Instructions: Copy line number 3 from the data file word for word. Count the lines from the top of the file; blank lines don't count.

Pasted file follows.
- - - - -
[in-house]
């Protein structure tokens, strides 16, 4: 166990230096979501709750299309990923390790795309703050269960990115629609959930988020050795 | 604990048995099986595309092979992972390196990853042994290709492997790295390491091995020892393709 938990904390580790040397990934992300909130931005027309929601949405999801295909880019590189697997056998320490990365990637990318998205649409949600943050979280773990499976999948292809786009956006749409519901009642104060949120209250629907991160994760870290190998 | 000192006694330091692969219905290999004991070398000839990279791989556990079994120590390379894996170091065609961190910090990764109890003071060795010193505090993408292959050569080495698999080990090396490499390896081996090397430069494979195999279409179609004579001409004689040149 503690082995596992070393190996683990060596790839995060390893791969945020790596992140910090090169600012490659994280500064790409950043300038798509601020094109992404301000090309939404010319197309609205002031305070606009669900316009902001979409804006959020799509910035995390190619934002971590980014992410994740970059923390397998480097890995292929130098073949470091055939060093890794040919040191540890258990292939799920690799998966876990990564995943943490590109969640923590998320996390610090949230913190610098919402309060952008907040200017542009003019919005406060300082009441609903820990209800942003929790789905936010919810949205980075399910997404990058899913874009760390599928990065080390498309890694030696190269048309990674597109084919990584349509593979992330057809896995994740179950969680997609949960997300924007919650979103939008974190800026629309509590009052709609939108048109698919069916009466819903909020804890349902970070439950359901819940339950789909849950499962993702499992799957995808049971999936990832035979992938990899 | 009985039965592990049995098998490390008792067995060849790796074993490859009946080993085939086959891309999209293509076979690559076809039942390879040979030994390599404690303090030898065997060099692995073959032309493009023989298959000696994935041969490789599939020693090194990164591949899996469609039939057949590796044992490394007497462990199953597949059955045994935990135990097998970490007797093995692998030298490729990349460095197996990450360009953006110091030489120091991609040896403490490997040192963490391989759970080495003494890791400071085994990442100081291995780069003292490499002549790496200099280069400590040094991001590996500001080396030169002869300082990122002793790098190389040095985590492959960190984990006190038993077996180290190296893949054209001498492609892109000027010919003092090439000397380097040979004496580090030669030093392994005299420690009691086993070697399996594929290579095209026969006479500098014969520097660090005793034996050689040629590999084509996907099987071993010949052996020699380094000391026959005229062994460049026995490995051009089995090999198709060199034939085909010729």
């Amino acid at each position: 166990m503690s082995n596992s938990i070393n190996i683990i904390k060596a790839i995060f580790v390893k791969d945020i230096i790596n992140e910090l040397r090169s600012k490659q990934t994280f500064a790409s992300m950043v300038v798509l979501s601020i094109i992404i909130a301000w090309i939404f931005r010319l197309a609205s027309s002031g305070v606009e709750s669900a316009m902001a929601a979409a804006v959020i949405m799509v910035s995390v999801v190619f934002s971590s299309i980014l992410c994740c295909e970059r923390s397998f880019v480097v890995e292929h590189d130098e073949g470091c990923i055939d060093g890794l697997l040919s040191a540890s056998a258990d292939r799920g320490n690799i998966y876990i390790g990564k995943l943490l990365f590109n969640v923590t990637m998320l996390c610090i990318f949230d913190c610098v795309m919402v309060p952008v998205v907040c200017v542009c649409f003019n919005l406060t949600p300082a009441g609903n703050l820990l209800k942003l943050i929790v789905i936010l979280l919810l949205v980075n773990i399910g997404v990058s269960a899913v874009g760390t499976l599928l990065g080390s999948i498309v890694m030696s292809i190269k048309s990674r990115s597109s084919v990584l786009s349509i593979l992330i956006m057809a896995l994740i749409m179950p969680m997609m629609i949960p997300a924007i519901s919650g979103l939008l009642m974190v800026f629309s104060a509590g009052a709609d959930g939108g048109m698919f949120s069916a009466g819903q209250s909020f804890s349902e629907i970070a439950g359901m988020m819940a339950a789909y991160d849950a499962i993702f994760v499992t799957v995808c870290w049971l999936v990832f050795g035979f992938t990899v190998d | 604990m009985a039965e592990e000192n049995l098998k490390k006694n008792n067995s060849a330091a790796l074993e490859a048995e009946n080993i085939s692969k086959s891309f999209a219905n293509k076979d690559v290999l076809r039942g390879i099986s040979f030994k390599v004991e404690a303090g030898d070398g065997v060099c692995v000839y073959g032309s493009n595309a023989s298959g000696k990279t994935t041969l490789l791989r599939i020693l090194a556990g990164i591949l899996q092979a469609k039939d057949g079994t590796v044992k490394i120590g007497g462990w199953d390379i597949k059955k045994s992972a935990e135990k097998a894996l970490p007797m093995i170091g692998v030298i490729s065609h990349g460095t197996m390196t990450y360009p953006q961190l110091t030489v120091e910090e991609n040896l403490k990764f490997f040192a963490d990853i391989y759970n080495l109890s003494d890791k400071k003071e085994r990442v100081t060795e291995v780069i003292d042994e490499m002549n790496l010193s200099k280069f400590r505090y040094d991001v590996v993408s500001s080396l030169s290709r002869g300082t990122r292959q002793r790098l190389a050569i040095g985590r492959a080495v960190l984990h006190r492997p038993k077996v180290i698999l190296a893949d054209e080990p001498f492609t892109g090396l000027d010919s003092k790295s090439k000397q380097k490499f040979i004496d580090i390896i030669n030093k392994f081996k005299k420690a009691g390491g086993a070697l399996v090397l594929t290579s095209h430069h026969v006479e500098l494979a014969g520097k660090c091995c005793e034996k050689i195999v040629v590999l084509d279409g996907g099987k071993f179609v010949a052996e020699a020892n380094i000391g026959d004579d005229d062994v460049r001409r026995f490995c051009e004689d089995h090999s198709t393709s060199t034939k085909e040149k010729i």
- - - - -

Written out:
């Amino acid at each position: 166990m503690s082995n596992s938990i070393n190996i683990i904390k060596a790839i995060f580790v390893k791969d945020i230096i790596n992140e910090l040397r090169s600012k490659q990934t994280f500064a790409s992300m950043v300038v798509l979501s601020i094109i992404i909130a301000w090309i939404f931005r010319l197309a609205s027309s002031g305070v606009e709750s669900a316009m902001a929601a979409a804006v959020i949405m799509v910035s995390v999801v190619f934002s971590s299309i980014l992410c994740c295909e970059r923390s397998f880019v480097v890995e292929h590189d130098e073949g470091c990923i055939d060093g890794l697997l040919s040191a540890s056998a258990d292939r799920g320490n690799i998966y876990i390790g990564k995943l943490l990365f590109n969640v923590t990637m998320l996390c610090i990318f949230d913190c610098v795309m919402v309060p952008v998205v907040c200017v542009c649409f003019n919005l406060t949600p300082a009441g609903n703050l820990l209800k942003l943050i929790v789905i936010l979280l919810l949205v980075n773990i399910g997404v990058s269960a899913v874009g760390t499976l599928l990065g080390s999948i498309v890694m030696s292809i190269k048309s990674r990115s597109s084919v990584l786009s349509i593979l992330i956006m057809a896995l994740i749409m179950p969680m997609m629609i949960p997300a924007i519901s919650g979103l939008l009642m974190v800026f629309s104060a509590g009052a709609d959930g939108g048109m698919f949120s069916a009466g819903q209250s909020f804890s349902e629907i970070a439950g359901m988020m819940a339950a789909y991160d849950a499962i993702f994760v499992t799957v995808c870290w049971l999936v990832f050795g035979f992938t990899v190998d | 604990m009985a039965e592990e000192n049995l098998k490390k006694n008792n067995s060849a330091a790796l074993e490859a048995e009946n080993i085939s692969k086959s891309f999209a219905n293509k076979d690559v290999l076809r039942g390879i099986s040979f030994k390599v004991e404690a303090g030898d070398g065997v060099c692995v000839y073959g032309s493009n595309a023989s298959g000696k990279t994935t041969l490789l791989r599939i020693l090194a556990g990164i591949l899996q092979a469609k039939d057949g079994t590796v044992k490394i120590g007497g462990w199953d390379i597949k059955k045994s992972a935990e135990k097998a894996l970490p007797m093995i170091g692998v030298i490729s065609h990349g460095t197996m390196t990450y360009p953006q961190l110091t030489v120091e910090e991609n040896l403490k990764f490997f040192a963490d990853i391989y759970n080495l109890s003494d890791k400071k003071e085994r990442v100081t060795e291995v780069i003292d042994e490499m002549n790496l010193s200099k280069f400590r505090y040094d991001v590996v993408s500001s080396l030169s290709r002869g300082t990122r292959q002793r790098l190389a050569i040095g985590r492959a080495v960190l984990h006190r492997p038993k077996v180290i698999l190296a893949d054209e080990p001498f492609t892109g090396l000027d010919s003092k790295s090439k000397q380097k490499f040979i004496d580090i390896i030669n030093k392994f081996k005299k420690a009691g390491g086993a070697l399996v090397l594929t290579s095209h430069h026969v006479e500098l494979a014969g520097k660090c091995c005793e034996k050689i195999v040629v590999l084509d279409g996907g099987k071993f179609v010949a052996e020699a020892n380094i000391g026959d004579d005229d062994v460049r001409r026995f490995c051009e004689d089995h090999s198709t393709s060199t034939k085909e040149k010729i």